I'm not going to pretend to be the world's biggest David Halberstam fan. Hell, I've only read two of his books - Summer of '49 and The Education of a Coach - both of which were about sports. His non-athletic endeavors, such as War in a Time of Peace, The Fifties, The Powers that Be, and The Best and the Brightest, were always pretty high on my to-do list, and will rise even higher now in the wake of his passing.
But that's what I always really liked about Halberstam: he was one of those guys, like the Rogers Kahn and Angell, who could write about anything, but would always come back to sports every now and then. Why? Because he enjoyed them. Because he was a fan. And that came through in his books, whether he was writing about a pennant race, a rambunctious NBA team, a hooded sweatshirt-loving coach, or a bunch of no-name rowers.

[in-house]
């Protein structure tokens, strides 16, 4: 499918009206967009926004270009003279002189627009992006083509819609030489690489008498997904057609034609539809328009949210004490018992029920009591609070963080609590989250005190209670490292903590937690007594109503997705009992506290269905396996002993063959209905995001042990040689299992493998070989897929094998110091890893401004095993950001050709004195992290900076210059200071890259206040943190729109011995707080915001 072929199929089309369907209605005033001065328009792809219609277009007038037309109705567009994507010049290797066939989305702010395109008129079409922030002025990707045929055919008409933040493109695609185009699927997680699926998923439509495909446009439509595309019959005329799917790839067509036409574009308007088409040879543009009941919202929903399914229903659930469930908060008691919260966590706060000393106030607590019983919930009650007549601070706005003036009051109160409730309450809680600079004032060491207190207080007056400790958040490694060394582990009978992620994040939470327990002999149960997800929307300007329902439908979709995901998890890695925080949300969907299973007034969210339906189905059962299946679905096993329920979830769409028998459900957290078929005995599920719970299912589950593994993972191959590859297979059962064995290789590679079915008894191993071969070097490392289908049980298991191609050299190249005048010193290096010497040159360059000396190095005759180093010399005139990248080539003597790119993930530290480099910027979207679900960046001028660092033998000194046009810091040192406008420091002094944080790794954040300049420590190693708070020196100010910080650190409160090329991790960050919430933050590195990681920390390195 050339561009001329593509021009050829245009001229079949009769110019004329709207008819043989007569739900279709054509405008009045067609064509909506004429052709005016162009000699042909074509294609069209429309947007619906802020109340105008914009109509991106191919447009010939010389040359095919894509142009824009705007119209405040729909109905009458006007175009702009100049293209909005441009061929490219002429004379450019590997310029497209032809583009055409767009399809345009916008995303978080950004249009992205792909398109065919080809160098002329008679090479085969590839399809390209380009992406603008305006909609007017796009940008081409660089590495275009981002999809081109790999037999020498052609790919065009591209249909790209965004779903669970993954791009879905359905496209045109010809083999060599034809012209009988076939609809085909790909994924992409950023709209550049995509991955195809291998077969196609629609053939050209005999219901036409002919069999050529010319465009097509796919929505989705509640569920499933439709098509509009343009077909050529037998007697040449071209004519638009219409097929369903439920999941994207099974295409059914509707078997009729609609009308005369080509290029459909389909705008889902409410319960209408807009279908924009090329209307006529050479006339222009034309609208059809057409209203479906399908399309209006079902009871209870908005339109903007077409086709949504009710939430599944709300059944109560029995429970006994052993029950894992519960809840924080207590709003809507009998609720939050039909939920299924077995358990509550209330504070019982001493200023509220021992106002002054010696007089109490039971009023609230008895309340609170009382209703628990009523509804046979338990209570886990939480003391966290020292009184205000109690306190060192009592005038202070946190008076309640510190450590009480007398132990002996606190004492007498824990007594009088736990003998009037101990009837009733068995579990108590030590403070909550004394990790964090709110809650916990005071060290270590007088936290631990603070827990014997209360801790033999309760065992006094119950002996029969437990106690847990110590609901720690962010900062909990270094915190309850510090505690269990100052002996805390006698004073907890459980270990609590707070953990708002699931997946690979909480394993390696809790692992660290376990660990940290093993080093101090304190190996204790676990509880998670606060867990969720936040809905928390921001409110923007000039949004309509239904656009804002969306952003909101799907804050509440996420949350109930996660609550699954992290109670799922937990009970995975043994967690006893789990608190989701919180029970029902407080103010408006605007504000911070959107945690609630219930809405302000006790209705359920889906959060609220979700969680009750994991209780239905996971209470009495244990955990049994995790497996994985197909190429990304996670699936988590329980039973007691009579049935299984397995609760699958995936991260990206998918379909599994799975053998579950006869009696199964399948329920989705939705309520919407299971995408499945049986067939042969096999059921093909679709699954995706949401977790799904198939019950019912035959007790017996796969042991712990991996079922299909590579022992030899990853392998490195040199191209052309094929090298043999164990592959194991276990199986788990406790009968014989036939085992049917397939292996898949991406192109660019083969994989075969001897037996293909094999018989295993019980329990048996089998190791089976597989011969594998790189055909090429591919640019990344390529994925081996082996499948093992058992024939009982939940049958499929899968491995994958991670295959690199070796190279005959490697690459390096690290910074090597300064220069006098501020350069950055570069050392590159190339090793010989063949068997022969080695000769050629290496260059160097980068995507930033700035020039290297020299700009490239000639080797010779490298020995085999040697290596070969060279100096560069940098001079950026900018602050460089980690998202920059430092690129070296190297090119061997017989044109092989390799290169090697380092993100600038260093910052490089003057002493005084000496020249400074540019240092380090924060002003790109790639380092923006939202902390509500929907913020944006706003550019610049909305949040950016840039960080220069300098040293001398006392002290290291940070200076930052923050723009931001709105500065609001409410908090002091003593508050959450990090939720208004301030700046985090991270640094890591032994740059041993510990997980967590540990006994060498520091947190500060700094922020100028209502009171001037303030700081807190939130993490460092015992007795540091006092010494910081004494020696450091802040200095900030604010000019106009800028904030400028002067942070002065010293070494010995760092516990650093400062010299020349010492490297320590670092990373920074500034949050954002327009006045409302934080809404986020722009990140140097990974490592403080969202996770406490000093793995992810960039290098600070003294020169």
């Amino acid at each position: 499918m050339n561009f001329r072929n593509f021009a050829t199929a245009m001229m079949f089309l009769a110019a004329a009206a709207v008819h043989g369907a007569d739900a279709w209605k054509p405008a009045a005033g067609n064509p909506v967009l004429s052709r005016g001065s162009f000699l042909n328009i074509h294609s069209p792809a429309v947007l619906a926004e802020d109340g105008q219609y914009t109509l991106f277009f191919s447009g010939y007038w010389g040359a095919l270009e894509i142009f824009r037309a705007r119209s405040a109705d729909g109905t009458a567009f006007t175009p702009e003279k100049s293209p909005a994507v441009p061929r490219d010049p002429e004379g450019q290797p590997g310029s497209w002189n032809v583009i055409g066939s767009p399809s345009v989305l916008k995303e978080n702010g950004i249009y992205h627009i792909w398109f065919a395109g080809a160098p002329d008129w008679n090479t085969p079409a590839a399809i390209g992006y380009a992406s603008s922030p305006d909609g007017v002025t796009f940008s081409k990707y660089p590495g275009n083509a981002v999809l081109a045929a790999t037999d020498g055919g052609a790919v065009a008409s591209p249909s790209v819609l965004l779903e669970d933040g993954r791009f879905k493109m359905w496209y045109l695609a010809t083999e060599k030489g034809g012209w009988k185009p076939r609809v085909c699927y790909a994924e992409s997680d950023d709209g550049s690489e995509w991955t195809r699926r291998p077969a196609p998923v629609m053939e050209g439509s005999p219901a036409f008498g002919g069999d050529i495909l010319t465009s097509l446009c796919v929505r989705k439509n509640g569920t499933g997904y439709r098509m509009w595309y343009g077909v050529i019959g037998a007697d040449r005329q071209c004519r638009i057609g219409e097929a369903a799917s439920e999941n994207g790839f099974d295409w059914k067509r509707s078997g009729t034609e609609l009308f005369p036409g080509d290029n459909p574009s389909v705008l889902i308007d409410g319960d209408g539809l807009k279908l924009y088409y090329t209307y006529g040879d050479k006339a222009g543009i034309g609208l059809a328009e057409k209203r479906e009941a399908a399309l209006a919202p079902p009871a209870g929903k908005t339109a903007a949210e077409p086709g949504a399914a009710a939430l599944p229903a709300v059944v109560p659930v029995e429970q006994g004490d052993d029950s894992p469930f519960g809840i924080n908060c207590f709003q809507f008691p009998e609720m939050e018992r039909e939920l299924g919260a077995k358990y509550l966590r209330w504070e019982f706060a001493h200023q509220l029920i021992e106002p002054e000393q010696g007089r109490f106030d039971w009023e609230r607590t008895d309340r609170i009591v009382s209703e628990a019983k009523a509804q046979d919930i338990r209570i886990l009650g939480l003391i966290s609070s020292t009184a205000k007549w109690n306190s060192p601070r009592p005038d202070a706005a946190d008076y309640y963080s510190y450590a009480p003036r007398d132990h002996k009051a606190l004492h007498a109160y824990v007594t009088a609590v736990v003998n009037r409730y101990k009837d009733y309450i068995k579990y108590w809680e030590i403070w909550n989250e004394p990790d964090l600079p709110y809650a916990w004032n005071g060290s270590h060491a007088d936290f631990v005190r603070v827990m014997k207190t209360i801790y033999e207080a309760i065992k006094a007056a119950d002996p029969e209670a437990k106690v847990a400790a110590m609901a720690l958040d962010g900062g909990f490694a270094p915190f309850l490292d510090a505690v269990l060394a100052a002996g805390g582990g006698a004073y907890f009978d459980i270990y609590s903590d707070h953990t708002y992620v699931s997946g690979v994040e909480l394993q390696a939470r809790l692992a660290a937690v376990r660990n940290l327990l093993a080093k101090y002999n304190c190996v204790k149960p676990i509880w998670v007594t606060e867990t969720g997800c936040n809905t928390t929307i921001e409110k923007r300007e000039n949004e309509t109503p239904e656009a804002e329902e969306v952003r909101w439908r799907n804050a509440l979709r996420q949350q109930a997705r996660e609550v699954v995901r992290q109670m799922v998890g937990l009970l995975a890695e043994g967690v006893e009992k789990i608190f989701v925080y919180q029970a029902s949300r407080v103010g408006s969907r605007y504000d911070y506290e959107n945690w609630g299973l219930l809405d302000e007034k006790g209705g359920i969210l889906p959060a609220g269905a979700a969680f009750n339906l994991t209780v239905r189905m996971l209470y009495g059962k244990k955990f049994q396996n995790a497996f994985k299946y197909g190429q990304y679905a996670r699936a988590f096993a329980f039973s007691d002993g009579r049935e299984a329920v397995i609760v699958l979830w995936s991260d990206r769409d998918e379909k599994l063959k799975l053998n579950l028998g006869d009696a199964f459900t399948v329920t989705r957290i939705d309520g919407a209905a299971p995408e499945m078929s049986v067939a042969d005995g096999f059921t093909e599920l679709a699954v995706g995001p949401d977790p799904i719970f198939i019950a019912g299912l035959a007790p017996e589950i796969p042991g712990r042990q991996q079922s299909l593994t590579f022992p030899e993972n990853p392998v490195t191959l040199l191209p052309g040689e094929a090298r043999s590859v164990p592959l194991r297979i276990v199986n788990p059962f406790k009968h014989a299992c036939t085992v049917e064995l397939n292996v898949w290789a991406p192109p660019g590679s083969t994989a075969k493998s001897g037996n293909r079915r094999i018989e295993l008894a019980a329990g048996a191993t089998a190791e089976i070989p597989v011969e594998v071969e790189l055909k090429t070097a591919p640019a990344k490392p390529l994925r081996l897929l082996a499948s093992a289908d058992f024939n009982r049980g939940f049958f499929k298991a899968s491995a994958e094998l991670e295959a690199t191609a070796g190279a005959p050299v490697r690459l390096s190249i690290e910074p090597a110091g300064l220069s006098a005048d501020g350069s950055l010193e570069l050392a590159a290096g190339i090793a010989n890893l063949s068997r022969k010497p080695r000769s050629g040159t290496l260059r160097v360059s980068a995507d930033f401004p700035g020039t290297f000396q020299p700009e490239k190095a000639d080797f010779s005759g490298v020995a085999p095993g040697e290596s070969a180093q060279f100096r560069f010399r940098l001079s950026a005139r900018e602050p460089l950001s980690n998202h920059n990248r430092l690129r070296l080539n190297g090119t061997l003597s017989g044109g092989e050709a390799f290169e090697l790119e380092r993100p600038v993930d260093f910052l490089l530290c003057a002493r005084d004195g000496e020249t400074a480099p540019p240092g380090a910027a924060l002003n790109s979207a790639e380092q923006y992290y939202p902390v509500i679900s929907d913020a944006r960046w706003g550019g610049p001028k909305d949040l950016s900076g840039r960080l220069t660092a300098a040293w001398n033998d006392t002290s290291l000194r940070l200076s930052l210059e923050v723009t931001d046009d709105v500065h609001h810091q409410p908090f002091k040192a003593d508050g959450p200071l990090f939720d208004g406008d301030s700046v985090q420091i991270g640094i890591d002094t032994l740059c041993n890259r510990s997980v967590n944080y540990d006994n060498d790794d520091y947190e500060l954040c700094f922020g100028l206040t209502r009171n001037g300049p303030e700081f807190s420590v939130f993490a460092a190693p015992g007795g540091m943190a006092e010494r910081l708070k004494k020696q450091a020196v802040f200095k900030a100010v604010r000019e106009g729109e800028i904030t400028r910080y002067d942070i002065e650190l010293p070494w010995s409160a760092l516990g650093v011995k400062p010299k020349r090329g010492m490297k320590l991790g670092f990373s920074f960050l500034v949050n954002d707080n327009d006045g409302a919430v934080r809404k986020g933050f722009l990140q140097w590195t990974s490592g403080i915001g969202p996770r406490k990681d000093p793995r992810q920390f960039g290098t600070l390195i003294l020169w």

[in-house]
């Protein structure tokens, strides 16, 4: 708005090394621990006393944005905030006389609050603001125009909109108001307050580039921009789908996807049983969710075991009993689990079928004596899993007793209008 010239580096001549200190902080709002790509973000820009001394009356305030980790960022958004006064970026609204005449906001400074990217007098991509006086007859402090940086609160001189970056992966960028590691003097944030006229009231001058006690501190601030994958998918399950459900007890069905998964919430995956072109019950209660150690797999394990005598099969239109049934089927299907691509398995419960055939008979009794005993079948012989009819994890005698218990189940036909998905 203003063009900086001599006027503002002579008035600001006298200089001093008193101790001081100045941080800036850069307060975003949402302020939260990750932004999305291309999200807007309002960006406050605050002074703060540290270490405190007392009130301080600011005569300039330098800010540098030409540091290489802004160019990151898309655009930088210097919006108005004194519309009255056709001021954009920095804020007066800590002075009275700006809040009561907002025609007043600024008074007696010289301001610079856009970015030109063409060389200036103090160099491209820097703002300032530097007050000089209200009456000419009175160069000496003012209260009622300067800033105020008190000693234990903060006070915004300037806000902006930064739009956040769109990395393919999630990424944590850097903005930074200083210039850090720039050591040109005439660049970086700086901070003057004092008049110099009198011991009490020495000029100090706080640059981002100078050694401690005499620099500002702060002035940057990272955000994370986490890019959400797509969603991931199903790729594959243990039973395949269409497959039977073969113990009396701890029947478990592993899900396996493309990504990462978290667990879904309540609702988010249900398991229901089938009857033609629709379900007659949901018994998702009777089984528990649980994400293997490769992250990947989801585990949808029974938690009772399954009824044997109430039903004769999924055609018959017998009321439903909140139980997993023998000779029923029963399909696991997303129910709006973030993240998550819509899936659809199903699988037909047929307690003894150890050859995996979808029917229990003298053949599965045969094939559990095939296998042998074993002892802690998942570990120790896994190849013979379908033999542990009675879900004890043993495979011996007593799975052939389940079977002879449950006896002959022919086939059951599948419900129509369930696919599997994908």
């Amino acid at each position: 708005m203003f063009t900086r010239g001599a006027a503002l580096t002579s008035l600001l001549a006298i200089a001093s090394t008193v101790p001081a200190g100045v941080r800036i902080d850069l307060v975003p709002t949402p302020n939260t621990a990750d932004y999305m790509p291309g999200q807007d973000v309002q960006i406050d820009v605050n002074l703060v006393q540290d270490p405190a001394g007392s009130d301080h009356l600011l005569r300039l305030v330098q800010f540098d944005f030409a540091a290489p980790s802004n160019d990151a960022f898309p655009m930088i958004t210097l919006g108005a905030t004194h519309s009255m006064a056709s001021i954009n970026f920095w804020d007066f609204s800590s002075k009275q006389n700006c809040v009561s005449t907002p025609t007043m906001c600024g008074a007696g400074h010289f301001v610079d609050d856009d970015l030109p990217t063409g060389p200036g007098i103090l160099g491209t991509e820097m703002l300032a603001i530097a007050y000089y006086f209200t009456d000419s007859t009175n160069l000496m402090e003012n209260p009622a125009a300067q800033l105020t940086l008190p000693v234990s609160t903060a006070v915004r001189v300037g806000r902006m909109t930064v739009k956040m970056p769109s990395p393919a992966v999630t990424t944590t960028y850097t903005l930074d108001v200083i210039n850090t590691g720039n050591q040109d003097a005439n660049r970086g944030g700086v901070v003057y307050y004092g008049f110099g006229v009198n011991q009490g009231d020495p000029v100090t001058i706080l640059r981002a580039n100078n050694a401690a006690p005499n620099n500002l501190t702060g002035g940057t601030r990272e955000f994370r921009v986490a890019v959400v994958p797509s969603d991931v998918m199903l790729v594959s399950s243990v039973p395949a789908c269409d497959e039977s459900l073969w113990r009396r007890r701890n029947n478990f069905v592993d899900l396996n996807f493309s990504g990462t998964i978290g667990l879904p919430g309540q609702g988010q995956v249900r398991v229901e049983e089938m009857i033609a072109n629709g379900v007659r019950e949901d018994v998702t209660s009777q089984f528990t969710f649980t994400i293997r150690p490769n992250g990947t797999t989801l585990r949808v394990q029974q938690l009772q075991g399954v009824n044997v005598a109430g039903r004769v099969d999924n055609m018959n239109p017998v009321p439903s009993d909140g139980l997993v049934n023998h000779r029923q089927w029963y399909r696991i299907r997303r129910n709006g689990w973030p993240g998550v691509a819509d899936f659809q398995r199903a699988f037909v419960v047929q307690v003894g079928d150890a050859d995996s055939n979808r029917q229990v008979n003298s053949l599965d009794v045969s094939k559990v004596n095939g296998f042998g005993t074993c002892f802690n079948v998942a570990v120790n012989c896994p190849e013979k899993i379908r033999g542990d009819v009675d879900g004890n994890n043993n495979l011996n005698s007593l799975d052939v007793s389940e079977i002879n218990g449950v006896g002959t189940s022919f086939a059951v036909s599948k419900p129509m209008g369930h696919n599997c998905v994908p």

There are some people who write about sports (a Mr. Feinstein comes readily to mind) so constantly, so mechanically, that it seems more about the paycheck than the outcome. I don't think you could ever say that about Halberstam.
He probably would've preferred to go out while covering a war instead of as a passenger in a graduate student's car. But he'd likely be the first to tell you that those are just The Breaks of the Game.